2) Efficient Supply Chains, Not Effective Networks.  Each company operates within its own plane, improving its own potential. We are still very early in the true adoption of value chain concepts. Our current processes and dependencies on Excel spreadsheets cannot get us to our goal.

3) Risky Business? Contract manufacturers operate at low margins and lack resiliency. The value chain depends on the contract manufacturers to drive value, but the lack of stability of the business model is a risk for the system.

Figure 1. High-Tech and Electronic Supply Networks

The investment in technologies has made companies more efficient, but not more effective. This is an important distinction. Why? All of the companies in the chart have improved revenue/employee.

Across the industries, this is the case. Our historic supply chain practices have made companies more efficient, but we have not made them more effective. Sadly, we also need to admit that we have not progressed very far on the creation of value networks. We have talked the concepts, but not enabled the processes. So, my question this morning as the sun comes up is, “Could we?

But, Could We?

My thought is yes. I think that this industry is poised for a tipping point. As we think about this value network, and the potential redefinition through new business models, I think that we are ready to change the equation. Three things are happening, that I think are significant:

  • Flextronics has invested in the development of Elementum. This is a new start-up in the B2B network technology space.
  • E2open last week announced the purchase of Serus. This purchase increases E2open’s capabilities for visibility into the processes of the outsourced semiconductor network of foundries.
  • Kinaxis successfully orchestrated an IPO. New money into Kinaxis, a wider portfolio for E2open and the evolution of a new player with Elementum could change the equation.

As we move forward, I think that it is important to take a hard look at Figure 1 and ask ourselves the question, “How can we drive greater value into this value network through more effective data sharing, market sensing and translation and the enablement of the digital supply chain?” I am stepping forward to throw down the gauntlet.

My Advice:

The pace of change in this value network is increasing rapidly. As a result, we need to enable the moments of truth in this value chain. This includes the decision to build, the digital definition of the product, the decision of when and where to ship, and the decisions of which materials to put into which products. It is about more than visibility. It is not about the automation of yesterday’s processes into the cloud. Let’s work backwards on the announcements:

  1.  Kinaxis needs to briefly congratulate themselves—it was a tough fight—and then move on. It is time to move to a many-to-many data model. The Kinaxis model is an enterprise solution. It lacks the community infrastructure and the canonical integration layer of E2open. The current work on data sharing and control tower for Kinaxis is inside-out, not outside-in. It is an enterprise solution, not a network solution. As a result, it works well for a singular company connecting with its trading network; but, not with the interaction needs of the greater community.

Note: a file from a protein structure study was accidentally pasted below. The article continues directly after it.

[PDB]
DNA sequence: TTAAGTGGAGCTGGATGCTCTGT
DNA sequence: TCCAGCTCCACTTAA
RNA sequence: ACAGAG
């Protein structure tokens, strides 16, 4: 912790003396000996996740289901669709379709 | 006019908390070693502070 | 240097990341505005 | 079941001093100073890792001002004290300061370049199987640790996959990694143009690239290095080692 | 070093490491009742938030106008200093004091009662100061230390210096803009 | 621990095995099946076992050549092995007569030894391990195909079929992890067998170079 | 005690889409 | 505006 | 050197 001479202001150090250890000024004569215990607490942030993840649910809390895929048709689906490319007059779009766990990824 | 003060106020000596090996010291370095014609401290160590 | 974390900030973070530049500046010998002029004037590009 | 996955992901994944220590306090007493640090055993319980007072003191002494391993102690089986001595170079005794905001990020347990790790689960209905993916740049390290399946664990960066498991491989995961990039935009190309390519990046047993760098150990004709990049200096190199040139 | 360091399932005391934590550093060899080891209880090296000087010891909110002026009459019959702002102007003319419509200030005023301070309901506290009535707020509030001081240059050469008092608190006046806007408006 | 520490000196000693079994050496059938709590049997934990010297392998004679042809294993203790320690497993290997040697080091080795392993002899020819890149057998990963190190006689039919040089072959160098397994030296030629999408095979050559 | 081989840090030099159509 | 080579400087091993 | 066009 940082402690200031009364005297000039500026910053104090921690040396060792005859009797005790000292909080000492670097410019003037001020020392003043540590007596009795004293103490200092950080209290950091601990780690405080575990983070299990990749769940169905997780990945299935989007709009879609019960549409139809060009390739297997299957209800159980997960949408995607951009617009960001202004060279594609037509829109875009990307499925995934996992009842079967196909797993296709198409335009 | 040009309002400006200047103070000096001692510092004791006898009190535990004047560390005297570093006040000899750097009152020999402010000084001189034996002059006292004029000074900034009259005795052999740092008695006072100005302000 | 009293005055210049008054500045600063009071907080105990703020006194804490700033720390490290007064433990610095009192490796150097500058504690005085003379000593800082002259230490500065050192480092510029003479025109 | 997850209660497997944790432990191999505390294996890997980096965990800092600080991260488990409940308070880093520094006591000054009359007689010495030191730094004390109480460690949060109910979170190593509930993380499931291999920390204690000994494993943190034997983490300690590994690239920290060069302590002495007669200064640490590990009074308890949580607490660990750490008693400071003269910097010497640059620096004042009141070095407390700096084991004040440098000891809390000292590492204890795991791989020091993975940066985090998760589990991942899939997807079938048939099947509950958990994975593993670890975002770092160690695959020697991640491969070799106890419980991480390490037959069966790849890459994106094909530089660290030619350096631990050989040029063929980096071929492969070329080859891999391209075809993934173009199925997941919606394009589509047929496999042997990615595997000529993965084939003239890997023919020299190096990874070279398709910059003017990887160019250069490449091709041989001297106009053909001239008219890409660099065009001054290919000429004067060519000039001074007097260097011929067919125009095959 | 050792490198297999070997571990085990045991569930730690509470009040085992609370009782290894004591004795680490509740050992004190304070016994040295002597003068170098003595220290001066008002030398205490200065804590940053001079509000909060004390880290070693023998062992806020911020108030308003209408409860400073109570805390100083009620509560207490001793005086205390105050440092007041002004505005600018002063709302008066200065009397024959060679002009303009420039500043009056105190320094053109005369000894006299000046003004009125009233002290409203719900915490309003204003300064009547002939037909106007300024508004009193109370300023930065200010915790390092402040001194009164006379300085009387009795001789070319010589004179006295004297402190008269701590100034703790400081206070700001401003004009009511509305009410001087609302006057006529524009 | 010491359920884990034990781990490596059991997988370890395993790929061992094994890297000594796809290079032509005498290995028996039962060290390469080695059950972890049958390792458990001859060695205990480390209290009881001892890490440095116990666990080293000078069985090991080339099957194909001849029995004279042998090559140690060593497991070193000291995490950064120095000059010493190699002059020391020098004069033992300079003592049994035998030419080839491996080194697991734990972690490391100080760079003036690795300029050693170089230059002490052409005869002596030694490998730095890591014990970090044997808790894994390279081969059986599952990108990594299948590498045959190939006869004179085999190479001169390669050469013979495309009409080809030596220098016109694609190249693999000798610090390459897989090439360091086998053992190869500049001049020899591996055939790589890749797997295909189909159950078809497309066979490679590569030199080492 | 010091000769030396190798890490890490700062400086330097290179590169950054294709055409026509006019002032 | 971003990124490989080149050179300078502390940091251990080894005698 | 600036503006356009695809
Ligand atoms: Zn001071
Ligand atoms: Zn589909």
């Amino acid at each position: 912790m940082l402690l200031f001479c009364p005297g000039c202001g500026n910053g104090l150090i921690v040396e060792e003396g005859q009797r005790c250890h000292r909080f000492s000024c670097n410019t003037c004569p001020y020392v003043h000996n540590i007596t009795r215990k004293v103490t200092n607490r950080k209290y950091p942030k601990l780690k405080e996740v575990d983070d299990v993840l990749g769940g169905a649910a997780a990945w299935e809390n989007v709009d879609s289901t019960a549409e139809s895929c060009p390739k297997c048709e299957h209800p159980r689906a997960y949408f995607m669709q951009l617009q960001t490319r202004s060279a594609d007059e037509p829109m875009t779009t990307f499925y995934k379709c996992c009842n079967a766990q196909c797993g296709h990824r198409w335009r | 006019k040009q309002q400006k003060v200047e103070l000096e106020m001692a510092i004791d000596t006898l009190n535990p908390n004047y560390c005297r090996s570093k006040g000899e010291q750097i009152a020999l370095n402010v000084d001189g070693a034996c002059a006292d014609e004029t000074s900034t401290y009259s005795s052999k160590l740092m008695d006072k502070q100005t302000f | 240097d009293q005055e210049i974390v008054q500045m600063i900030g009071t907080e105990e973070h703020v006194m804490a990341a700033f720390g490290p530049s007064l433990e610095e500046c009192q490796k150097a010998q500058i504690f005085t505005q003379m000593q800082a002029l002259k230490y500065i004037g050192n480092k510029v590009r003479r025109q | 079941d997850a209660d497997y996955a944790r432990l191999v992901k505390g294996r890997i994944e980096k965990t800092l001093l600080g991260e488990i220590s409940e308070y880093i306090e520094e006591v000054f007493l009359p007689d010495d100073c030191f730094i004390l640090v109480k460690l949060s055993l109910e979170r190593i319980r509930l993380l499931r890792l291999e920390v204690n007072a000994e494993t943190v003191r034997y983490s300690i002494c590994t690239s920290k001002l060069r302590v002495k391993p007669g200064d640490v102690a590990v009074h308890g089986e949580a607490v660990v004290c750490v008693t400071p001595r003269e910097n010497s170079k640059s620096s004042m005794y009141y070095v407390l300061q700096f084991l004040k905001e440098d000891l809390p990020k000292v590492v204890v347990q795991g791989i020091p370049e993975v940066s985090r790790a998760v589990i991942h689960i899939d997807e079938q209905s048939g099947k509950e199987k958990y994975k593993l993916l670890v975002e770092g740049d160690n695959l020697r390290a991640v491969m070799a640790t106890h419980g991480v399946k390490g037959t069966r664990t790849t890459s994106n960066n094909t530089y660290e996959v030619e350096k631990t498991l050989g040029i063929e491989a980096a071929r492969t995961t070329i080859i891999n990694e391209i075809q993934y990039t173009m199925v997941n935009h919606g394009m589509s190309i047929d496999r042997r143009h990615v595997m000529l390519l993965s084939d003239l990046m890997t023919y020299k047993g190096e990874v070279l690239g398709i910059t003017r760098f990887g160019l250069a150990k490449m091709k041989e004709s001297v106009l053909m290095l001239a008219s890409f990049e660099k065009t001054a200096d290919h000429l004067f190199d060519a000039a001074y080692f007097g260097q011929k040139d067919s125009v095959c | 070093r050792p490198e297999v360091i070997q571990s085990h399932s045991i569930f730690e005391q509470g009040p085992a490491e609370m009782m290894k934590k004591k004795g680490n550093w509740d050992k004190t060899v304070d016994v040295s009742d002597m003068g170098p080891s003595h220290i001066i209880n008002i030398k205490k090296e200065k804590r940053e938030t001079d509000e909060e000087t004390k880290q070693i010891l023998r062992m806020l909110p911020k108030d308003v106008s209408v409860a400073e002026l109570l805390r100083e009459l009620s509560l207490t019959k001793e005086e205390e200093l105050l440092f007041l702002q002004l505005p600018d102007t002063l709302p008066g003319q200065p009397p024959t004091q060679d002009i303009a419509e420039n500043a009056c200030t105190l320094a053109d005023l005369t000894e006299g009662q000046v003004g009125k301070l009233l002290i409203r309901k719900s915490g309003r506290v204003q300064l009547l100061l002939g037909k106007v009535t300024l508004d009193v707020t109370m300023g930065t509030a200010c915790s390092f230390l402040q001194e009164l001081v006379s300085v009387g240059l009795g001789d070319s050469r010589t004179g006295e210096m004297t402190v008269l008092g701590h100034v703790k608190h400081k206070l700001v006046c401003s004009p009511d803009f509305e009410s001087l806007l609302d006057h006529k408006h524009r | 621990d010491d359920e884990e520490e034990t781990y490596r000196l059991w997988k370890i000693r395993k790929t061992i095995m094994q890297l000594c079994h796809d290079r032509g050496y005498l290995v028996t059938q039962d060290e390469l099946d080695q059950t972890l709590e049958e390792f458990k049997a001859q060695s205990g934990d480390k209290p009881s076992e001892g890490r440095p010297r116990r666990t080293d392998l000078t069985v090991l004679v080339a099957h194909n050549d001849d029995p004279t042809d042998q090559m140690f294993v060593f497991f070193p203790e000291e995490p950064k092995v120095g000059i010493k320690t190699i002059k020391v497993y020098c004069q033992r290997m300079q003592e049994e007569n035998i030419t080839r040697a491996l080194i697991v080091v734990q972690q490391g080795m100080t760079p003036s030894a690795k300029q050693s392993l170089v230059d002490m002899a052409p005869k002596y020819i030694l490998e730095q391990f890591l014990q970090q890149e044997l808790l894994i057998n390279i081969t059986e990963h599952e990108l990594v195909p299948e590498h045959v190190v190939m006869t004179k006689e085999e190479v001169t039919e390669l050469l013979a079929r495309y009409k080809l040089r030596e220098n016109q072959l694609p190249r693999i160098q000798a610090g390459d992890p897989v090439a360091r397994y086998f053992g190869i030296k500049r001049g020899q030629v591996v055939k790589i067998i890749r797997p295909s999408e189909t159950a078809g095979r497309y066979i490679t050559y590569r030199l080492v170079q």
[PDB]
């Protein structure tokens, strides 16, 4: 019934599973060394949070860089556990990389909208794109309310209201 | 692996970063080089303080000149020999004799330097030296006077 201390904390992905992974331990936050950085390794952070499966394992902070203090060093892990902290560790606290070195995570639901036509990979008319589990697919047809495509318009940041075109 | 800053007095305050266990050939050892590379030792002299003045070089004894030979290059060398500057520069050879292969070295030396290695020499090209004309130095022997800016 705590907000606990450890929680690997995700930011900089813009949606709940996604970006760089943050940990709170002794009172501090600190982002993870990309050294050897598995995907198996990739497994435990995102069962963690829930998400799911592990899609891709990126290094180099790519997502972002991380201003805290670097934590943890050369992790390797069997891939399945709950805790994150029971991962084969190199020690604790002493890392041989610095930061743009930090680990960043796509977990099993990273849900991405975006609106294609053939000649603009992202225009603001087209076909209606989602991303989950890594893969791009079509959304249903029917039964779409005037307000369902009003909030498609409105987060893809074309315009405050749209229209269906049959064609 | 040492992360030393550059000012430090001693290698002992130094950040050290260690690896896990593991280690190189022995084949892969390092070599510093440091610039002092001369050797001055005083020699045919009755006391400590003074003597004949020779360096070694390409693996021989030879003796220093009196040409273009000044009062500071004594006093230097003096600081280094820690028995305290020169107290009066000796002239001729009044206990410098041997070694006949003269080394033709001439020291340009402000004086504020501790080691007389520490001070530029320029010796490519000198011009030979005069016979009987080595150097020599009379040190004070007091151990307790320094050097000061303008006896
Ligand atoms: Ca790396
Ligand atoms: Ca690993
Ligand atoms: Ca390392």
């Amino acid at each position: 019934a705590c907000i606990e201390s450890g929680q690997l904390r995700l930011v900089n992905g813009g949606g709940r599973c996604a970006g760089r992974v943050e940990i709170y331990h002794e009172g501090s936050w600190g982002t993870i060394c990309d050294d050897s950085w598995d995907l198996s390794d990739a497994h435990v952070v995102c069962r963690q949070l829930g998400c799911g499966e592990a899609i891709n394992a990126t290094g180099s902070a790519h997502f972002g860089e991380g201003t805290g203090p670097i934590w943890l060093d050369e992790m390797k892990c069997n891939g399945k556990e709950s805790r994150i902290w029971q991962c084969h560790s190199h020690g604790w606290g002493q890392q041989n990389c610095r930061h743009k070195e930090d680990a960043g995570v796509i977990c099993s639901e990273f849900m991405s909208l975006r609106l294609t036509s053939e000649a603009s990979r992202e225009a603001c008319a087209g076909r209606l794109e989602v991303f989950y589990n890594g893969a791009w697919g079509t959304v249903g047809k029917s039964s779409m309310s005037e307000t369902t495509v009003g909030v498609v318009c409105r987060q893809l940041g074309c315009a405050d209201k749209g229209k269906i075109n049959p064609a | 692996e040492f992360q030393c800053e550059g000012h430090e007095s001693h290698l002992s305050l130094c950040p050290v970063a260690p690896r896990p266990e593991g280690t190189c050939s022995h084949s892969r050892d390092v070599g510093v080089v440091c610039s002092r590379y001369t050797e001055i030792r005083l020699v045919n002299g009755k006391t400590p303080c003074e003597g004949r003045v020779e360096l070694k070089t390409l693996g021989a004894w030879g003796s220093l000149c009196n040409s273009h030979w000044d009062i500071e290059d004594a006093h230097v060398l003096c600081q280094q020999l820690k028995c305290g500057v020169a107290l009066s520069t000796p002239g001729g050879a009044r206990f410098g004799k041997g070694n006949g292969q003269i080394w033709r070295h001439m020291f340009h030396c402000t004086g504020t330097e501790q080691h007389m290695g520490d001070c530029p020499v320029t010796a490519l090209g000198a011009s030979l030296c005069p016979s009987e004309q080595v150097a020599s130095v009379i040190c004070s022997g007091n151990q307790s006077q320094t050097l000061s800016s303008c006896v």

2. E2open needs to better define the value proposition, and the go-to-market messaging, and continue to add value at the application level. They have fought a hard fight to evolve through a turbulent decade. It is now time to build-out the model.
  3. Elementum is the new kid on the block. It is important for Elementum to build a community. It needs to be more than Flextronics.

So, as we think about the drivers for the tipping points—and the coalescence of new forms of analytics with big data systems, 3D printing, and the Internet of Things—there is a need in this value network to quickly to automate the supply chain moments of truth. This is the clear articulation of when and how to make, source, and deliver for the community. It needs to be multi-tier and many-to-many.

Without this, the players are stuck. Their current performance is stalled, and their interdependencies are too great to not improve through automation. It is about the network, not the enterprise. It is about the new definition of the digital supply chain. It is about new models.  This is the challenge.

So, here, I throw down the gauntlet. The race is on. Let’s see who delivers. I look forward to your thoughts.

How to Learn More:

 At Supply Chain Insights we are having fun exploring and understanding these trends.

We are currently doing research on the evolution of new forms of analytics in the hype cycle that many people refer to as Big Data, and we are completing our survey on digital manufacturing. We would love to hear from you. As with all our research, when you share with us, we share with you. If you respond to one of our surveys, we keep all of the responses confidential and only report the findings in aggregate.

In the Big Data research study, we are analyzing the adoption rate of Big Data Analytics of concurrent optimization, streaming data, cloud adoption, and cognitive learning. For more on this tipping point, please see my last blog post Dreaming of Clouds, Lakes and Streams. When it comes to digital manufacturing, it is a new world combining the Internet of Things with 3D Printing. We will be showcasing case studies of both new forms of analytics and the use of 3D printing at our upcoming Supply Chain Insights Global Summit on September  10-11, in Scottsdale, AZ. We hope to see you there!